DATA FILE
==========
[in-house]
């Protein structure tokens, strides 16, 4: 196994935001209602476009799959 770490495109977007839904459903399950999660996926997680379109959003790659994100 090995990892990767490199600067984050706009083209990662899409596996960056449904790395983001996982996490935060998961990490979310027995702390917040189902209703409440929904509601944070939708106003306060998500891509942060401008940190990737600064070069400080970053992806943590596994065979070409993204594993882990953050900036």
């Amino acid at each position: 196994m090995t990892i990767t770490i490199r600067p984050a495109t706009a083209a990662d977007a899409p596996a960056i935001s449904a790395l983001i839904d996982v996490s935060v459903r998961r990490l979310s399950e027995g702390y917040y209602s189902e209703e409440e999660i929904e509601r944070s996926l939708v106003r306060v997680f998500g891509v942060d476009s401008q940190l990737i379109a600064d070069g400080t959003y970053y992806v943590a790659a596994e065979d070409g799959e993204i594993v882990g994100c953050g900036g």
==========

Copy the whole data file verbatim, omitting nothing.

[in-house]
């Protein structure tokens, strides 16, 4: 196994935001209602476009799959 770490495109977007839904459903399950999660996926997680379109959003790659994100 090995990892990767490199600067984050706009083209990662899409596996960056449904790395983001996982996490935060998961990490979310027995702390917040189902209703409440929904509601944070939708106003306060998500891509942060401008940190990737600064070069400080970053992806943590596994065979070409993204594993882990953050900036």
């Amino acid at each position: 196994m090995t990892i990767t770490i490199r600067p984050a495109t706009a083209a990662d977007a899409p596996a960056i935001s449904a790395l983001i839904d996982v996490s935060v459903r998961r990490l979310s399950e027995g702390y917040y209602s189902e209703e409440e999660i929904e509601r944070s996926l939708v106003r306060v997680f998500g891509v942060d476009s401008q940190l990737i379109a600064d070069g400080t959003y970053y992806v943590a790659a596994e065979d070409g799959e993204i594993v882990g994100c953050g900036g």